The generation or two or three or four before them and many of them too have created an environment where salespeople, in that case, automobile salespeople are not to be trusted. I tell people who I work with, “When you walk up to a customer, what do they think about you?” You said, “I’ve got on a nice suit,” or whatever the appropriate dress is. I said, “They think you are a liar, cheat and a thief.” That’s where you start. That’s the hole you’re in when you start, unless you came highly recommended from a close trusted source of theirs, in which case, you might be a liar, a cheat, a thief. You still got checked out.
That’s why a lot of people don’t like to sell or have issues around going to the close because they feel like, “I don’t want to be aggressive. I don’t want to be that stereotypical.” Either that or they’re so aggressive and they’re not listening and they’re all about, “I’ve got to get the close,” but they’re not focused on meeting the needs and listening. It’s finding that happy medium. You’ve made a lot of great points and I want to summarize them a little bit for everybody because some things that came up that I heard was if you want to close faster and close more people, you want to talk to the right people. You want to qualify people as you’re initially meeting them.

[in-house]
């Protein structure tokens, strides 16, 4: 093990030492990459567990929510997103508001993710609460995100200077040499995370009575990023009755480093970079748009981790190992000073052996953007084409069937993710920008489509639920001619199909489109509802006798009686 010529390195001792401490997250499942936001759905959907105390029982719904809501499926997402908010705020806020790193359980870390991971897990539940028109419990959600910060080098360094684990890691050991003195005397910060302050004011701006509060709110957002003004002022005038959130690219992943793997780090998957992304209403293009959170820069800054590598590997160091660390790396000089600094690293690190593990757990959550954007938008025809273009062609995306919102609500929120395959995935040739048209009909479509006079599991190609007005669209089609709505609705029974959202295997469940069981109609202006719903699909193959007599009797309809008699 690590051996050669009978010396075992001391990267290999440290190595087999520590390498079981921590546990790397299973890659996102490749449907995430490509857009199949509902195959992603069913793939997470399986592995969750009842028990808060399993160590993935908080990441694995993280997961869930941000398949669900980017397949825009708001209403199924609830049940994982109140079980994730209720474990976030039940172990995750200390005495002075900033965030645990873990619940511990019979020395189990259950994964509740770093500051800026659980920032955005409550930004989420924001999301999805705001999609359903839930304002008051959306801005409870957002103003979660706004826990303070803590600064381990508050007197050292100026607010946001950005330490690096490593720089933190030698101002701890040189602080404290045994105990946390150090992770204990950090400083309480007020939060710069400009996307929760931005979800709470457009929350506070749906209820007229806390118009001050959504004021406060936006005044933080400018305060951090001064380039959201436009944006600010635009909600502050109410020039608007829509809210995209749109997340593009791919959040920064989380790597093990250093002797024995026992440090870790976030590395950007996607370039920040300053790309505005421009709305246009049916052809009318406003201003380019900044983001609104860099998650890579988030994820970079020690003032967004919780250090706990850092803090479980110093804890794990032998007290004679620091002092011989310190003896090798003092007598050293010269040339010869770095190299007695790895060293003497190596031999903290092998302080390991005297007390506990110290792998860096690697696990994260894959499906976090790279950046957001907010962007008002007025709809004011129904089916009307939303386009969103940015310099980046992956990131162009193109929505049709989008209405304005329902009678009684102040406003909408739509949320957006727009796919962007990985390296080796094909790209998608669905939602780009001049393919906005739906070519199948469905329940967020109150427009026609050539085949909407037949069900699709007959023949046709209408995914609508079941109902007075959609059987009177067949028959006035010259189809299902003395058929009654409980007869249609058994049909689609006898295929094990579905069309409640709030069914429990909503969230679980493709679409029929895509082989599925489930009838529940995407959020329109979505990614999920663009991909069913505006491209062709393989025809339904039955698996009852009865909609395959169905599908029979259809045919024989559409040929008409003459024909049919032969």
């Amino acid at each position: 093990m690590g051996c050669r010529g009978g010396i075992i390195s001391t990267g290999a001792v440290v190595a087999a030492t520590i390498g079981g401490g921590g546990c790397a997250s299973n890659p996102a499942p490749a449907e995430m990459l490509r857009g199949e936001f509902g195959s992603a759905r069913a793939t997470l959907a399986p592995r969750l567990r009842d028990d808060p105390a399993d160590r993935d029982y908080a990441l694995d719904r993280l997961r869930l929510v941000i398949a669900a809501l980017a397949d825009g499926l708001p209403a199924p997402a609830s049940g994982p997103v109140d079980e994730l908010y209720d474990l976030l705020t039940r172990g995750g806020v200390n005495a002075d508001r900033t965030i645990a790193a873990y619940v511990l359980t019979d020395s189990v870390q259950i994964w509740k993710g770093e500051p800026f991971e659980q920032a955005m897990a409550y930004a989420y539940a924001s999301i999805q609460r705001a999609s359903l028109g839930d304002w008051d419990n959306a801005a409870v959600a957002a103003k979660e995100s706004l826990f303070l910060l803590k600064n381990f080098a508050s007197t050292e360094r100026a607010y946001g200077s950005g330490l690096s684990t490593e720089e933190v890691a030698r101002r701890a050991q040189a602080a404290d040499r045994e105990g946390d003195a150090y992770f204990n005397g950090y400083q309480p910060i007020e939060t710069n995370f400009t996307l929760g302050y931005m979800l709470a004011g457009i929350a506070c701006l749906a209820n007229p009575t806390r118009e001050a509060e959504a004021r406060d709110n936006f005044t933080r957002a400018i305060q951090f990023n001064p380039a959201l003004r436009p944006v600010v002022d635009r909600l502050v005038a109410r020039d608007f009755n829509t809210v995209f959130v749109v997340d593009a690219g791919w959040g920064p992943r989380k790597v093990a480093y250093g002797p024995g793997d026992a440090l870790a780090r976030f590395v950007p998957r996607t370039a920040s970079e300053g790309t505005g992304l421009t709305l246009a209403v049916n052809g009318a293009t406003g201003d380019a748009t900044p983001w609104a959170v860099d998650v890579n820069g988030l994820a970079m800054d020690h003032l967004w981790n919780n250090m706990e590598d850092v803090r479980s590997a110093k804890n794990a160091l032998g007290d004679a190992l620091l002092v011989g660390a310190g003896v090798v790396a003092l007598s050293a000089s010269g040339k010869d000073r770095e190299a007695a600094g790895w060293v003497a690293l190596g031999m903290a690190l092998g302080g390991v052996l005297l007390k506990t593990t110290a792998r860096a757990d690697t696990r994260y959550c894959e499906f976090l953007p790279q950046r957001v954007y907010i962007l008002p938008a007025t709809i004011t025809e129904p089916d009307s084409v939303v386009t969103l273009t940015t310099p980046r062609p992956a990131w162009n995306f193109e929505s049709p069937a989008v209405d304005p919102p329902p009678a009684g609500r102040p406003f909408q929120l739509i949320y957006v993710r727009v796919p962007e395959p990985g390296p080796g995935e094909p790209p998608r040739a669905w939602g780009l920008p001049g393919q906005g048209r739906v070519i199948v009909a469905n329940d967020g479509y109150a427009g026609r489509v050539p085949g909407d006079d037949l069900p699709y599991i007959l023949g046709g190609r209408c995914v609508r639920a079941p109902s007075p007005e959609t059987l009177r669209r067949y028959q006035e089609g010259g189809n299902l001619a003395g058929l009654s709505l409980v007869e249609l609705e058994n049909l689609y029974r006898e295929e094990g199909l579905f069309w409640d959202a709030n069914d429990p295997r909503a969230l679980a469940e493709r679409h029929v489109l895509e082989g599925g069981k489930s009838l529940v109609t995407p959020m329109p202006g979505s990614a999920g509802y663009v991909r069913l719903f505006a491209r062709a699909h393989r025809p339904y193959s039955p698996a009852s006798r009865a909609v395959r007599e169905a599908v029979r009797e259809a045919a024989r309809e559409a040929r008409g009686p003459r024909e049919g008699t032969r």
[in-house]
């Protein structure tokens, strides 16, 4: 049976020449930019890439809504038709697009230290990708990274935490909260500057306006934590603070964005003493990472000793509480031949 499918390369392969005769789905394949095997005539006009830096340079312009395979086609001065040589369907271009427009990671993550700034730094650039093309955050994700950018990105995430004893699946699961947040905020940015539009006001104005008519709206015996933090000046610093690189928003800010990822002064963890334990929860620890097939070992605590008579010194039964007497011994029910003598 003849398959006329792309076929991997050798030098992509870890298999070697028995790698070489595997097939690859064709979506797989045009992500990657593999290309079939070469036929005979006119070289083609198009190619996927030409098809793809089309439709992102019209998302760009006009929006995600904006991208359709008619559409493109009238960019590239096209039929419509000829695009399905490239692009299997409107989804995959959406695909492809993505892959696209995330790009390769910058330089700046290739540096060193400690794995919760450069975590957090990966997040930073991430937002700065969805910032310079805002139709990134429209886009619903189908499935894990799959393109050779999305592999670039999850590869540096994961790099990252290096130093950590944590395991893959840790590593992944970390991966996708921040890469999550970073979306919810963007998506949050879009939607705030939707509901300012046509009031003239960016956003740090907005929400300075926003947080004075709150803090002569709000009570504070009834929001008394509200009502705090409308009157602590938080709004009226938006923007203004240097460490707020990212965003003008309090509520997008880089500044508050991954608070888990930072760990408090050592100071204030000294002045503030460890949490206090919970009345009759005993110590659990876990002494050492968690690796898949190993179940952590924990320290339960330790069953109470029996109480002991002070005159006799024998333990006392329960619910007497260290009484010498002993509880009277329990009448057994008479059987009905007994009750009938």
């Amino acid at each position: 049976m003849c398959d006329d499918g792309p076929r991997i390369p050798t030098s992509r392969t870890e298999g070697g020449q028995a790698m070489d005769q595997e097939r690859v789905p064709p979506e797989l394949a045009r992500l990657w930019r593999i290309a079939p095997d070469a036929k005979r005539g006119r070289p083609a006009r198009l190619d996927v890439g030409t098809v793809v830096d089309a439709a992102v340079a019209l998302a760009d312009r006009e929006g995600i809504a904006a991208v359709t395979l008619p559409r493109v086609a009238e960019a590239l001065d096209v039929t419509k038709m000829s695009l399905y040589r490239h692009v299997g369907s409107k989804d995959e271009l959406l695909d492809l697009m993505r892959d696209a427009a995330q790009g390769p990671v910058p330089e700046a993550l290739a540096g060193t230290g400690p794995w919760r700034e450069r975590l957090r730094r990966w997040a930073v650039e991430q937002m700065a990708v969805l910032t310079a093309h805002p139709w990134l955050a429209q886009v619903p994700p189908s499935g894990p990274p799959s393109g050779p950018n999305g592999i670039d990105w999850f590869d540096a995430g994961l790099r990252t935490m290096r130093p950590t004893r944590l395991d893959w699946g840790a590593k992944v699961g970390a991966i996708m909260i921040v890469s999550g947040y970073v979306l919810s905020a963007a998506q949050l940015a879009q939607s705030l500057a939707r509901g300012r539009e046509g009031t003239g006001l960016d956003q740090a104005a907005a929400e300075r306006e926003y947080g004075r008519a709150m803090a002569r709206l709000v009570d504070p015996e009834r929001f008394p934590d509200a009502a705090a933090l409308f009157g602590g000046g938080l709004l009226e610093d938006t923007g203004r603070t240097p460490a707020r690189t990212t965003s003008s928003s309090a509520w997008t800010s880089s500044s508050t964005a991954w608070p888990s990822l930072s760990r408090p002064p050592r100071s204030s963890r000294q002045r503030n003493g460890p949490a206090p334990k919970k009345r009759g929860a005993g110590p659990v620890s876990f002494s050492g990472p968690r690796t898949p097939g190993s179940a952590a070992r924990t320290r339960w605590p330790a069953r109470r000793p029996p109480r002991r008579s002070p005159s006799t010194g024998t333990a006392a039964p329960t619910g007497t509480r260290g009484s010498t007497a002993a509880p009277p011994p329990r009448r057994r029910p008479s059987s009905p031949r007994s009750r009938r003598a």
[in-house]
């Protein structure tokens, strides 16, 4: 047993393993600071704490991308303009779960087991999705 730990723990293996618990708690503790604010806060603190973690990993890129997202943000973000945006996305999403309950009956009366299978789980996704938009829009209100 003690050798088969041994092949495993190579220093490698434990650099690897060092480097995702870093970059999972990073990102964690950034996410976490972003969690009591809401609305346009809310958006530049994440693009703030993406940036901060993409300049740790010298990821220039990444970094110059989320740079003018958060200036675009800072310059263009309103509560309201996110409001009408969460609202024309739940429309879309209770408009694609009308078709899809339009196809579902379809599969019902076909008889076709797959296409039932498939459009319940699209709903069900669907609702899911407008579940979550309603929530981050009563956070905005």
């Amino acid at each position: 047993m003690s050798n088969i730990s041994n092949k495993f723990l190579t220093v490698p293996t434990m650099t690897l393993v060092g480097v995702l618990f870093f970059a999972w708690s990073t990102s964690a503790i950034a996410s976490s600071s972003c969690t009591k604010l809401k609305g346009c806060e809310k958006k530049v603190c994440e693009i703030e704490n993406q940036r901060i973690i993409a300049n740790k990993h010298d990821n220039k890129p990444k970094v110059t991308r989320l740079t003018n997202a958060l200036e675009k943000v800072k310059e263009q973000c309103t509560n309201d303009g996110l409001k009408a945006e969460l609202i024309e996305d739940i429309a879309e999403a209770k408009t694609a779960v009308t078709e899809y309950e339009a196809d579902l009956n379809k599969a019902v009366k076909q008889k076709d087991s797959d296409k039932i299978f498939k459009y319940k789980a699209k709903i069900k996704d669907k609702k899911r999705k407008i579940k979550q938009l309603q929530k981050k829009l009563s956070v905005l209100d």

The second thing is that when you initiate a conversation and you’ve qualified them, I love that you say cover the ground rules and upfront tell them how it’s going to go. You’re looking for a yes or no. They don’t need to beat around the bush. You’re not going to be upset if the answer is no. You pre-haggled it. Those things with the ground rules upfront and with the fair enough upfront gets them to the fair enough at the end in the close when you’re closing it as a team. You’re saying, “Here’s based on what we discussed and bringing into that you are part of their team.”
Those are some of the things that I wanted to sum up for people. I wanted to go back to the point where you said that you had to go out and get five referrals. Also, referrals close faster. There are statistics that show that and that’s because the trust is being transferred. When somebody gives you a referral and says, “Ben referred me to give you a call,” I’m calling in and you are receptive. You’re more receptive than the average person than anybody you’d have to cold call on because Ben referred me.”